Enterprise Software

Control null data in Oracle using the ORDER BY clause

NULL data, which is sometimes called "absent" data, can be difficult to work with in relational databases. When a query contains the ORDER BY clause to sort the output, NULL data will sort to the bottom if the sort is in ascending order (ASC) and to the top if the sort is in descending order (DESC). In effect, NULL is treated as a very large value by Oracle.

This can create reports that are difficult to read. Consider a simple query in Oracle's HR sample schema. Let's say you want to list the names and commission percents of all employees in descending order, including those who get no commission (commission_pct is NULL). The following simple query does this:

SELECT employee_id, last_name, first_name, commission_pct

FROM employees

ORDER BY commission_pct DESC;

The problem is that all employees with no commission come out on top. You have to read through them all to find those who actually have a commission.

Starting with Oracle 8i, there is a little known syntax in the ORDER BY clause that fixes this. All you have to do is change the last line above to the following:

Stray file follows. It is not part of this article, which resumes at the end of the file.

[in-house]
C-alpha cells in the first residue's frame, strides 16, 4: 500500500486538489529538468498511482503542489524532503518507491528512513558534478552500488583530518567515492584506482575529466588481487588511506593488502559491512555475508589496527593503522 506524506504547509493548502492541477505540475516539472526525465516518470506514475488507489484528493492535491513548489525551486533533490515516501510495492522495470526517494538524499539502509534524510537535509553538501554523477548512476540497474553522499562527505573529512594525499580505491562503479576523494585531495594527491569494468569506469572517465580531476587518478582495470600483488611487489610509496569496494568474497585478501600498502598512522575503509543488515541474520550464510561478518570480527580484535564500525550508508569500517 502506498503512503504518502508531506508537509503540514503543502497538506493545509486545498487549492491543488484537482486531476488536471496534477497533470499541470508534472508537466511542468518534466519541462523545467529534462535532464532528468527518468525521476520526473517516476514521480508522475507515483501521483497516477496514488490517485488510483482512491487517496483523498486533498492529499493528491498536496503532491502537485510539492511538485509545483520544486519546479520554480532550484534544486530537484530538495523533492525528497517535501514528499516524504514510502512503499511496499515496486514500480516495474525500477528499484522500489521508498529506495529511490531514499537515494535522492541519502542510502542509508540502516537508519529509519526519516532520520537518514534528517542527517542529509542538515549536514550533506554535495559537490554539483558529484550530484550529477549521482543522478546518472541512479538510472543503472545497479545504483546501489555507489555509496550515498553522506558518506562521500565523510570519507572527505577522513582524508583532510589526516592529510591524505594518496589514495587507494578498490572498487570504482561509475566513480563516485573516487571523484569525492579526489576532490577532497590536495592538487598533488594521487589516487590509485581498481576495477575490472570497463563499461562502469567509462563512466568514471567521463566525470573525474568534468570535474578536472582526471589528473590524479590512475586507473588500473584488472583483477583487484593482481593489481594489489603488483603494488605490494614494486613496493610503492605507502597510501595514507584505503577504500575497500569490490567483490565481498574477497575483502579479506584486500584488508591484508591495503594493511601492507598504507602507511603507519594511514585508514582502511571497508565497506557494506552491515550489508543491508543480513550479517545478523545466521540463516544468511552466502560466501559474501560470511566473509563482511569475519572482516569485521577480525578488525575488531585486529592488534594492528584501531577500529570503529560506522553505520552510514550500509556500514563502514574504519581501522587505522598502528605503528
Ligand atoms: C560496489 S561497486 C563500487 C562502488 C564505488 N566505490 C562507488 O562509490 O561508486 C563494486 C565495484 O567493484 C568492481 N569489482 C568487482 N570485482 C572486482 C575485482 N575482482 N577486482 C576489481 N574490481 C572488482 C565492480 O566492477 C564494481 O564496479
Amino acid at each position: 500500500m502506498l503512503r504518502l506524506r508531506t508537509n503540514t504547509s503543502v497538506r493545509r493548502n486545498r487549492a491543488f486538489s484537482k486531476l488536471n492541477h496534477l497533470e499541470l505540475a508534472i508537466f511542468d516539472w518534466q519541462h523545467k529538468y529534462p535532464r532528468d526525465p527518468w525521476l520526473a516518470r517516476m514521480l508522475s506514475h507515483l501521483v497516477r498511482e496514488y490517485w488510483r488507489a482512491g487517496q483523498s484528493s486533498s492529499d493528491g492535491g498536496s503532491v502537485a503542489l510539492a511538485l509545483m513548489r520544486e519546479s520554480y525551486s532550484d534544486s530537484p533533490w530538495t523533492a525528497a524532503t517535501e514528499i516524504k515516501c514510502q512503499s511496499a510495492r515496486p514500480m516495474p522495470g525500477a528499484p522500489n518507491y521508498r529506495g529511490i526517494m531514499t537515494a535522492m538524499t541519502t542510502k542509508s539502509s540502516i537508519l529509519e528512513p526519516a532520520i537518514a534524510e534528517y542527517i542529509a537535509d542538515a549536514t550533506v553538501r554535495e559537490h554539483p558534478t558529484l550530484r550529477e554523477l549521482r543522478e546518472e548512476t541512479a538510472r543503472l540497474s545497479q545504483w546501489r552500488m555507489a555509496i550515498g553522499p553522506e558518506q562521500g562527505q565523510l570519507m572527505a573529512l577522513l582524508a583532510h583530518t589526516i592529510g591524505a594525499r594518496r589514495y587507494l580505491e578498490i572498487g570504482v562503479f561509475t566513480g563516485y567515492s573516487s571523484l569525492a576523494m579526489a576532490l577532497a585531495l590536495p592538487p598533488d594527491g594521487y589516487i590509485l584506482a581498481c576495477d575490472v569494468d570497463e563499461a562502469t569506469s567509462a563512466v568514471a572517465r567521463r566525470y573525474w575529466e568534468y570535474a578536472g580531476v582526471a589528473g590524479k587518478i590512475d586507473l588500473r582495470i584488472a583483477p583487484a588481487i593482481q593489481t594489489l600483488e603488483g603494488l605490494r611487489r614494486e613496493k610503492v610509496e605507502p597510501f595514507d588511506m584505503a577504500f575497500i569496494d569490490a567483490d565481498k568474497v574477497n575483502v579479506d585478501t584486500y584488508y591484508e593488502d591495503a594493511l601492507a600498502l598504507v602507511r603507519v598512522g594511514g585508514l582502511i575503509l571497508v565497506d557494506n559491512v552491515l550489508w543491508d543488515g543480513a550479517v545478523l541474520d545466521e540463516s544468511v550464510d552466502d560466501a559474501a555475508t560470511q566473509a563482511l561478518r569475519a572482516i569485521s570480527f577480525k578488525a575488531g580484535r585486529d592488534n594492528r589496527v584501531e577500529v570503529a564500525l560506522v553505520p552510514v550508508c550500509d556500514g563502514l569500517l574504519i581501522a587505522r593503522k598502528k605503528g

ORDER BY commission_pct DESC NULLS LAST;

The null rows will sort to the bottom after all the rows that contain commission data. You can also use NULLS FIRST when you're sorting in ascending order, and you want the NULL rows to appear at the top of the report.

If you're still supporting Oracle 8.0 or 7.3 databases, you can achieve the same effect using the Null Values function (NVL). Use something like the following in your ORDER BY:

ORDER BY NVL(commission_pct, -1);

This forces the NULL rows to be sorted as if they had the value (-1) in them, and they will appear at the bottom of the output. You won't see the (-1) values because the query only sorts by the NVL function — it doesn't display it in the SELECT list.

Bob Watkins (OCP, MCITP, MCDBA, MCT) is a computer professional with 25 years of experience as a technical trainer, consultant, and database administrator. He is a Senior Consultant and Managing Partner at B. Watkins, a database consulting and training firm in the Dallas / Fort Worth area. Visit Bob's site.

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